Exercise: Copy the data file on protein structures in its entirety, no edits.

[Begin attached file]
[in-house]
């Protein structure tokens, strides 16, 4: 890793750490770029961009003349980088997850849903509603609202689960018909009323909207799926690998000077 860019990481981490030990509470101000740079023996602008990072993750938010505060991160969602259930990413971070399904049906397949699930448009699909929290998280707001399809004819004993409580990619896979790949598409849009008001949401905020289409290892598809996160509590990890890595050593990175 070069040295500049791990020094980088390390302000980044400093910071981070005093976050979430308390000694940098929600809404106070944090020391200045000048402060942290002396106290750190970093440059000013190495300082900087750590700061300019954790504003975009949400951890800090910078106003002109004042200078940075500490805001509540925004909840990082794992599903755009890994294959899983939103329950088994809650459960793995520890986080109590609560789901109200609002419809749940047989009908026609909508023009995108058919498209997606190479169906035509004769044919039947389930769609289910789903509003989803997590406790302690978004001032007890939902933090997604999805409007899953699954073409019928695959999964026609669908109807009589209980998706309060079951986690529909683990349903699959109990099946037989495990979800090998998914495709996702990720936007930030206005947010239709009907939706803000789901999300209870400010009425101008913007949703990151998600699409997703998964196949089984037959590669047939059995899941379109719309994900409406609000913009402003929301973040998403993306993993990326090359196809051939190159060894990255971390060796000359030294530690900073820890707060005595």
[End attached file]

[in-house]
């Protein structure tokens, strides 16, 4: 890793750490770029961009003349980088997850849903509603609202689960018909009323909207799926690998000077 860019990481981490030990509470101000740079023996602008990072993750938010505060991160969602259930990413971070399904049906397949699930448009699909929290998280707001399809004819004993409580990619896979790949598409849009008001949401905020289409290892598809996160509590990890890595050593990175 070069040295500049791990020094980088390390302000980044400093910071981070005093976050979430308390000694940098929600809404106070944090020391200045000048402060942290002396106290750190970093440059000013190495300082900087750590700061300019954790504003975009949400951890800090910078106003002109004042200078940075500490805001509540925004909840990082794992599903755009890994294959899983939103329950088994809650459960793995520890986080109590609560789901109200609002419809749940047989009908026609909508023009995108058919498209997606190479169906035509004769044919039947389930769609289910789903509003989803997590406790302690978004001032007890939902933090997604999805409007899953699954073409019928695959999964026609669908109807009589209980998706309060079951986690529909683990349903699959109990099946037989495990979800090998998914495709996702990720936007930030206005947010239709009907939706803000789901999300209870400010009425101008913007949703990151998600699409997703998964196949089984037959590669047939059995899941379109719309994900409406609000913009402003929301973040998403993306993993990326090359196809051939190159060894990255971390060796000359030294530690900073820890707060005595």